The petition for removal complained of the acts of the jury commissioners in illegally confining their summons to white citizens only, and in excluding from jury service citizens of the race and color of the petitioner, but did not aver that the jury commissioners so acted under or by virtue of the laws or constitution of the state; nor was there shown during the course of the trial that there was any statutory or constitutional enactment of the State of Louisiana which discriminated against persons on account of race, color, or previous condition of servitude or which denied to them the equal protection of the laws.
Other assignments ask our attention to errors alleged to have been committed in the course of the trial. It is claimed that the rights of the accused were disregarded in the proceedings under his challenge to the grand jury. The principal matters complained of seem to be the action of the court in endorsing on the challenge to the grand jury the words "filed subject to argument on face of papers," and on the motion for subpoena duces tecum directed to the registrar of voters the words "filed subject to orders," and on the motion for subpoena duces tecum addressed to the jury commissioners the words "filed subject to orders," and it is claimed that such endorsements were irregular, deprived the accused of opportunity to sustain the allegations contained in his written challenge, and deprived him of due process of law.
The endorsements or orders made upon the various papers
appear to us to have only signified that the court withheld immediate action on the motions. They evidently were not treated by the court as concluding the accused, because the record shows that subsequently the hearing of the challenge was proceeded in, and that evidence was adduced by both the state and the accused.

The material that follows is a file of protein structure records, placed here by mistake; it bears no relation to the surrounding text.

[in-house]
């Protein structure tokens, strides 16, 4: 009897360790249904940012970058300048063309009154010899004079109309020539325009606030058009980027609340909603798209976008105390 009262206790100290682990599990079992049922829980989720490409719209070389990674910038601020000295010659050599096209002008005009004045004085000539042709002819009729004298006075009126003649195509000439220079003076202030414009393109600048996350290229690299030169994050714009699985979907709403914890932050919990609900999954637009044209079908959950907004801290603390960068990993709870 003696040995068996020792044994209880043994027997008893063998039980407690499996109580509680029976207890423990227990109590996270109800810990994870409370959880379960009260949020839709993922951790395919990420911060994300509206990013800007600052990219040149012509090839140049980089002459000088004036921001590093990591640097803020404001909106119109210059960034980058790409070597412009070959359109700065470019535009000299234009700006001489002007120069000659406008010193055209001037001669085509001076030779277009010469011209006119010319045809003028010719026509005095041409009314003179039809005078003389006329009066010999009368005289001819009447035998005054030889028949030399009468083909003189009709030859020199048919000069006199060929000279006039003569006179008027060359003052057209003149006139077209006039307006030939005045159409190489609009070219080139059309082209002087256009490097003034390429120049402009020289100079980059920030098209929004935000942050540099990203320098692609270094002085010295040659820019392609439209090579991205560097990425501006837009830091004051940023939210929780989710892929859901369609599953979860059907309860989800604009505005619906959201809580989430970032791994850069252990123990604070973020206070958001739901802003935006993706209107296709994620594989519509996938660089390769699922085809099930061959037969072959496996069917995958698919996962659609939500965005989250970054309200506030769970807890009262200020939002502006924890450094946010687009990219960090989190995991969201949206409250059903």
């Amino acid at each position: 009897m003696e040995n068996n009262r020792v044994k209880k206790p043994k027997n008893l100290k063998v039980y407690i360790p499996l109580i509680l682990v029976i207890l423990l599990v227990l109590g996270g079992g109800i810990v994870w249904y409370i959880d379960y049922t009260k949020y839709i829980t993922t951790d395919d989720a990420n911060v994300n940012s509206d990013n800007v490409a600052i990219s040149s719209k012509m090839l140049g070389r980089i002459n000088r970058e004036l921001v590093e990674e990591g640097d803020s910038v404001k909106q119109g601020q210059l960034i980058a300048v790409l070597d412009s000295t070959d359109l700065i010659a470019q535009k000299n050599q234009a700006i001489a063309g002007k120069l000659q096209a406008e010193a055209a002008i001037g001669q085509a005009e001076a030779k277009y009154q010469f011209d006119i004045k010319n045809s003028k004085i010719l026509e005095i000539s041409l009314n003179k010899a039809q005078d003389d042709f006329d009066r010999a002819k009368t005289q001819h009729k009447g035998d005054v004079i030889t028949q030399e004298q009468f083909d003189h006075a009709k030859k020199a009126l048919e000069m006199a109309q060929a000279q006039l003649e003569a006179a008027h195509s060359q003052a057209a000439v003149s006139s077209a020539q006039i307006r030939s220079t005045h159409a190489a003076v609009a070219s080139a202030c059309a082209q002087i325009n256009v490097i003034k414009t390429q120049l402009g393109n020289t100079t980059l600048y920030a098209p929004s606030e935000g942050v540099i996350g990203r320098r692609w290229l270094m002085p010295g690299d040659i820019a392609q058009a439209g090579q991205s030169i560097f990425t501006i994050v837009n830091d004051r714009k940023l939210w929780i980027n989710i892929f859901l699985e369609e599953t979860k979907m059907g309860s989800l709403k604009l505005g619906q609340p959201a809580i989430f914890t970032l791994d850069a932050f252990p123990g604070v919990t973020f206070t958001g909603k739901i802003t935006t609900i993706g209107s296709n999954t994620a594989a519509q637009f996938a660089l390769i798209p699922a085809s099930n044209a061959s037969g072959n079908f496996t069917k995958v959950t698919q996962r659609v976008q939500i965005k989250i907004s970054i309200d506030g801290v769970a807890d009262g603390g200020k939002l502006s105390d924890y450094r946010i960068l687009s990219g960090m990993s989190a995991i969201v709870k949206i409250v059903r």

An exception was taken to the refusal of the court to grant what was termed a "subpoena duces tecum," directed to Francis E. Zacharie, registrar of voters. The reason given by the court was that the so-called "writ of subpoena duces tecum" did not purport to be such, did not describe or refer to any paper or document which was in the possession of the registrar, and which the defendant required. The court was of opinion that either the defendant should have specified the books or documents required, or, if he wished information from the registrar, he should have subpoenaed him to attend and testify. We perceive no error in this action.
Exception was likewise taken to the refusal of the court to grant a writ of subpoena duces tecum on the jury commissioners, not commanding them to produce specified books or papers, but that they should furnish the names and residences of the 3,500 citizens whom they had summoned to qualify as jurors. The court thought that the writ asked for was not a writ of subpoena duces tecum, and that the defendant, if he desired information from the commissioners, should have subpoenaed them to attend as witnesses. Besides, the defendant had the advantage of their testimony by consenting to the use of their evidence in the Heard case.